When we first reviewed Jango two years ago, we praised the streaming music service for its social features and indie artist support, but dinged it for clunky lyrics implementation and intrusive display ads. Jango has listened and remedied the problems—somewhat. Jango now delivers one audio/video ad per day, which is significantly less than the commercial assault listeners endured in the past, but the service unfortunately drops the ball with its related music selections and intrusive artist promotion ads.
Crowded Interface and Music Ills
Jango’s mostly blue-and-white interface has less visual pizzazz than Slacker Radio’s more vibrant home page, but the service’s color scheme isn’t the true design ill: Jango’s layout is far too top-heavy. Lyrics, Similar Stations/Recent Stations, artist Twitter updates, album art, like/ban/skip/volume icons, buy/share/video links, and a display ad area all live within a rectangular box above the fold. The result is a cluttered interface that begs for a redesign, especially when there’s plenty of white space available when you scroll down.
That, however, isn’t Jango’s only problem—the service frequently inserted songs into channels where they didn’t belong. For example, Michael McDonald’s “I Keep Forgetting,” a monster 1982 song, somehow crept into the “Hits from the 70s” station. That’s a huge no-no. Even worse, after I skipped an Elton John’s “Tiny Dancer,” Jango fired up Karen Sokolof Javitch’s “Forever and Always” into the mix—a 1999 ska song—so that I could vote on it to help determine the band’s exposure. Jango, you see, also has a business model that lets up and coming artists promote their songs alongside tracks from similar artists. This promotion, in its current form, is awful. Although the song was not at all bad, its placement in my ’70s channel irritated me no end.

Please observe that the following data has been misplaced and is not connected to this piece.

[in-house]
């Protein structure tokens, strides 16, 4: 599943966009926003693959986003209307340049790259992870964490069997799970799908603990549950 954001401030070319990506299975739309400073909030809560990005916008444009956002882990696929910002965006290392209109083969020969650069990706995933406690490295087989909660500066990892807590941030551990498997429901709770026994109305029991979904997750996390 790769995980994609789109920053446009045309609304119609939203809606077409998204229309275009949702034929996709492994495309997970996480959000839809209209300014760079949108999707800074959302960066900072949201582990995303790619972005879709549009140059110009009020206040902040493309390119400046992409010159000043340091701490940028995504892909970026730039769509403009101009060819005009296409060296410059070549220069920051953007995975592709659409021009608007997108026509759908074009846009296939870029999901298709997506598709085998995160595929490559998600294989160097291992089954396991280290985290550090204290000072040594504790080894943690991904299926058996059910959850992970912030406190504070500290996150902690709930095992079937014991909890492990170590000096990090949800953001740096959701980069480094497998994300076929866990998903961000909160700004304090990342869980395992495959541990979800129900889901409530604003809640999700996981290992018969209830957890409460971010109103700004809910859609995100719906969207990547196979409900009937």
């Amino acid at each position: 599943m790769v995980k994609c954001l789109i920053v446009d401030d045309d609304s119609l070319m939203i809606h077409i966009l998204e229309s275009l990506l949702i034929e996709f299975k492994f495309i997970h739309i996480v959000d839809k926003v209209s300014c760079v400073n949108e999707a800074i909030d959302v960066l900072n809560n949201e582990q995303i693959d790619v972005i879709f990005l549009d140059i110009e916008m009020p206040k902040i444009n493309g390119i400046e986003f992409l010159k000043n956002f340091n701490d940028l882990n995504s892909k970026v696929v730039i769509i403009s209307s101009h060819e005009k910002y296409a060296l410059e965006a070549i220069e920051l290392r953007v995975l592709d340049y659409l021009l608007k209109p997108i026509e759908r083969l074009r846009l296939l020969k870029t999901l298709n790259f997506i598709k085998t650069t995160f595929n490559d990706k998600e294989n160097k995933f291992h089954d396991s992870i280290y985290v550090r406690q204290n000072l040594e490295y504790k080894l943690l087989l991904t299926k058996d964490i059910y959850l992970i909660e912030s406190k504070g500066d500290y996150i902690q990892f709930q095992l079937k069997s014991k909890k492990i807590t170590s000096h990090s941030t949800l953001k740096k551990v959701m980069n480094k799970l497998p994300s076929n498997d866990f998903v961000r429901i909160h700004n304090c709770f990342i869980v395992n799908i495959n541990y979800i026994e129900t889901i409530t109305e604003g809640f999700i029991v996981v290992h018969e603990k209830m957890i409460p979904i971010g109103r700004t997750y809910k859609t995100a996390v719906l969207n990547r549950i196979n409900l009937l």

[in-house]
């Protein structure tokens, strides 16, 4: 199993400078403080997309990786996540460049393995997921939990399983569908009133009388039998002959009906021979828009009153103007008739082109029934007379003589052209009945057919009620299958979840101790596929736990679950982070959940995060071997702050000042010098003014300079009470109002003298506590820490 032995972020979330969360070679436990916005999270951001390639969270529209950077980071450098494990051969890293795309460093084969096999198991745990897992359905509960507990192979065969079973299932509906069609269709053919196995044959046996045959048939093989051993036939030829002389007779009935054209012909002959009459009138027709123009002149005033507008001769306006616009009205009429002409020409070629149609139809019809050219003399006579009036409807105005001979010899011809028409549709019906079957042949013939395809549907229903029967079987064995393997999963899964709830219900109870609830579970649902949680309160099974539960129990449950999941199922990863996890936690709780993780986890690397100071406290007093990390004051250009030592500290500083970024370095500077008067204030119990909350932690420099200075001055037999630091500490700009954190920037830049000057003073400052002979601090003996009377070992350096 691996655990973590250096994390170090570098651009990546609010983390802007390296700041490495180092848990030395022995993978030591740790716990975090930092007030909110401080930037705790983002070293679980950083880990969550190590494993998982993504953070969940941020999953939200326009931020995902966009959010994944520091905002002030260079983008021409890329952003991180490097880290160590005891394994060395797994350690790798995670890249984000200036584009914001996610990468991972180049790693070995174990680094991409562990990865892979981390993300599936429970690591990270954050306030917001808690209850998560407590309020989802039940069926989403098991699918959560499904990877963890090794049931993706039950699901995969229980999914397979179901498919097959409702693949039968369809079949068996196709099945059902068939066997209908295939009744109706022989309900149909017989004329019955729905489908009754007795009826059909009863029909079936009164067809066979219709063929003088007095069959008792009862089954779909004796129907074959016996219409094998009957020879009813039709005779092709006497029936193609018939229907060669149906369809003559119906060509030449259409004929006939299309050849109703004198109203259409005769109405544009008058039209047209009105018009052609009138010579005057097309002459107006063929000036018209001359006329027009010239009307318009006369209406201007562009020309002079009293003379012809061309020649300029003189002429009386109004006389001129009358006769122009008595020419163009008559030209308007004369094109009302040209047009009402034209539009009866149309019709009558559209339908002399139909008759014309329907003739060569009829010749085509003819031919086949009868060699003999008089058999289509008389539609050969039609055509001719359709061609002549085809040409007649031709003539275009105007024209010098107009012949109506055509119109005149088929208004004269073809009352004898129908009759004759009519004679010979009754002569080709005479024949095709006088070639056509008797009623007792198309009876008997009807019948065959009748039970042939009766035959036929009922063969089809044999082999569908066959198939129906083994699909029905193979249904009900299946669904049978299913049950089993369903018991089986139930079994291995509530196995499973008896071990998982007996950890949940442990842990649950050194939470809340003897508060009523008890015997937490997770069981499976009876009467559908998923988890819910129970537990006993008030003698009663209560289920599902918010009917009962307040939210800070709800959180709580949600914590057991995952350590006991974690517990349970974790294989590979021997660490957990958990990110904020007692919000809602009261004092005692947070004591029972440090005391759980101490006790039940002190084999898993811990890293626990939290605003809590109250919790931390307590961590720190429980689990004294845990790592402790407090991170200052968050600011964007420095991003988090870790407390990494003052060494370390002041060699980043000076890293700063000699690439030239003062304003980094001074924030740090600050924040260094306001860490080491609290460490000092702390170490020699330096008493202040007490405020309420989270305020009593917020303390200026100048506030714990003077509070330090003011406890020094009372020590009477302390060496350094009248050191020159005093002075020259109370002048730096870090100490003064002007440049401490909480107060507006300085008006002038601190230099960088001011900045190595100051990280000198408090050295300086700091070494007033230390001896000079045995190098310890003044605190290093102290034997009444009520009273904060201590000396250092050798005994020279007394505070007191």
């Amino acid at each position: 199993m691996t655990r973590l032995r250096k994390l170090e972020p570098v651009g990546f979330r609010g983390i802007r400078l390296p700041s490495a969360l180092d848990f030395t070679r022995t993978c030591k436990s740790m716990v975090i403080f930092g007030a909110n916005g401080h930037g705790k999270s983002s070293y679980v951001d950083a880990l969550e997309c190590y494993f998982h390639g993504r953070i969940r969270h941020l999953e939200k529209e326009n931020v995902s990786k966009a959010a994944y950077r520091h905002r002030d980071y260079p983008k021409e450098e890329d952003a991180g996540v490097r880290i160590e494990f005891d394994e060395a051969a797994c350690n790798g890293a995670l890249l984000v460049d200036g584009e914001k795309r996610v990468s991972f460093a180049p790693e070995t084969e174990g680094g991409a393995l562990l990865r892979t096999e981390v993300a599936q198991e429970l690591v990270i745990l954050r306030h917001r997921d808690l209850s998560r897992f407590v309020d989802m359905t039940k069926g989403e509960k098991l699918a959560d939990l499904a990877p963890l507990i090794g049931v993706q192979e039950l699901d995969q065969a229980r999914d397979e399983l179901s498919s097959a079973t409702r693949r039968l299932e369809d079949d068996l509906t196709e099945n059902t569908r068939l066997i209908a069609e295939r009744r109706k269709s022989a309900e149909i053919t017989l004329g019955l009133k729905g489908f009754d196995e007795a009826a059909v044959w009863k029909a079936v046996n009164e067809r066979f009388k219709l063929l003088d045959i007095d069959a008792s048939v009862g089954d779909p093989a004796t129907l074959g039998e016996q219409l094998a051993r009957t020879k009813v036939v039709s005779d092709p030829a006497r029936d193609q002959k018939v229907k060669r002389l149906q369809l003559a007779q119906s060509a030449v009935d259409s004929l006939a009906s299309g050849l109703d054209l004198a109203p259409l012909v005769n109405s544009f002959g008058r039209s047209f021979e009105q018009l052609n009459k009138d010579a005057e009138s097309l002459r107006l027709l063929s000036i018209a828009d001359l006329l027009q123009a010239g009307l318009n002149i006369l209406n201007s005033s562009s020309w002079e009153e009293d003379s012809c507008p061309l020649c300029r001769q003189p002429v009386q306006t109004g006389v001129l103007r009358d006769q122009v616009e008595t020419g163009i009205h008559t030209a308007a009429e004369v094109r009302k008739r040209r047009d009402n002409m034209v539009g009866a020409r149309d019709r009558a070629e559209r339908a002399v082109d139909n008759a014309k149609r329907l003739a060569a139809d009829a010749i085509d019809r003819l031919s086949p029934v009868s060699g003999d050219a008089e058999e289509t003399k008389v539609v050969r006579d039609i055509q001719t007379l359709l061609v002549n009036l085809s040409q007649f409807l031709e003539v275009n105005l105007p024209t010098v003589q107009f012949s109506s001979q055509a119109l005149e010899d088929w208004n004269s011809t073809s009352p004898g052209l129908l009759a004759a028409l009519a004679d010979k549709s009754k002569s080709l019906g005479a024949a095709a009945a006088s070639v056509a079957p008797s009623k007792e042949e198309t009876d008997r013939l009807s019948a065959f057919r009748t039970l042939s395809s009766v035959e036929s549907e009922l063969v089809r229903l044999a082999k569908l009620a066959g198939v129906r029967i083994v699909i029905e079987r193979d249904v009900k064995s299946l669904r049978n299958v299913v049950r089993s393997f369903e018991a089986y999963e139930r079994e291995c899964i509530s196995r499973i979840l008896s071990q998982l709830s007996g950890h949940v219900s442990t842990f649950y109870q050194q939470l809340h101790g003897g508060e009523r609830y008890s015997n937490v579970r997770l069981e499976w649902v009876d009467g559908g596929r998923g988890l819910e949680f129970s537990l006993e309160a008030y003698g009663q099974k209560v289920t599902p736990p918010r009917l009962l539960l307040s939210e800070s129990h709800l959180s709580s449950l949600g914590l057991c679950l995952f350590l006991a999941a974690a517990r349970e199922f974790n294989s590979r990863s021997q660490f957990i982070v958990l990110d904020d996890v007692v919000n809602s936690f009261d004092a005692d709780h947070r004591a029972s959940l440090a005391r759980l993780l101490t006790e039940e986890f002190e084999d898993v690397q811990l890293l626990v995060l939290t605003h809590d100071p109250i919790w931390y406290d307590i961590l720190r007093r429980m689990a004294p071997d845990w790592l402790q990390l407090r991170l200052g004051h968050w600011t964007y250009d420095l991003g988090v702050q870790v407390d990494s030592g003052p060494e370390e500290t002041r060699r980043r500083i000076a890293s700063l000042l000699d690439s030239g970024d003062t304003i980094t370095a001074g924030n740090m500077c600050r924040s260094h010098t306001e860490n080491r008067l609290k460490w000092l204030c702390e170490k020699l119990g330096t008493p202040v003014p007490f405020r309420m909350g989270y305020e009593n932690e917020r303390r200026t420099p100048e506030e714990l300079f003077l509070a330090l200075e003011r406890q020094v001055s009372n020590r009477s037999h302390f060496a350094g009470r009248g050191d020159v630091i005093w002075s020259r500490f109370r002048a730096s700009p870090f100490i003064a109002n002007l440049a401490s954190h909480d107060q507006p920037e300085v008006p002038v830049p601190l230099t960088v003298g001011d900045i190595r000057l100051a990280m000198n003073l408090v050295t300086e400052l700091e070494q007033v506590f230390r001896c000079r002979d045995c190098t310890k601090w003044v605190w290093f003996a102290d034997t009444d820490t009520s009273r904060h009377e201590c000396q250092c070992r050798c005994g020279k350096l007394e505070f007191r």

Selection and Sound Quality
Internet music boils down to song selection and sound quality. On the song catalog front, Jango offers over two dozen different genre stations per music genre (Rock/Pop, Country, Reggae/Ska, World/Latin, Electronica & Dance, Rap/Hip Hop, Easy Listening, Blues, Gospel & Christian, Film/TV, R&B/Soul, Jazz, New Age, Vocal, Independent, and more). Jango delivers the expected, traditional stations.
That said, one of my favorite songs wasn’t in Jango’s catalog: King Khan and The Shrines’ “Torture.” Although Jango delivers on mainstream content, this tells me its catalog may not be as complete as it should be. I am certainly able to listen to the track on Slacker Radio. In addition, I didn’t like the manner in which Jango displayed classical music information. Jango displays the piece’s name and composer, but not the performer.
Jango, like Slacker Radio, streamed clear, hiccup-free music from my home and office connections. You can skip an unlimited number of tracks with a free account—something not offered by Pandora or Slacker Radio, unless you purchase a subscription ($36 per year, and $4.99 per month, respectively)—but I would’ve liked to drop some coins on Jango to remove the ads. You can, of course, make playlists as you would with other streaming music services, and view accompanying Vevo music videos when available.
Should You Tune Into Jango?
At this point in time? No. Jango’s music quality is on par with other services like the Editors’ Choice award-winning Slacker, but its interface and annoying artist ads sully the experience. Jango needs to either seriously revamp this artist promotion model or offer a premium service for those who want to skip such intrusive ads. Pass, for now.
|OS Compatibility||Windows Vista, Windows XP, Linux, Mac OS, Windows 7|
Copyright © 2012 Ziff Davis, Inc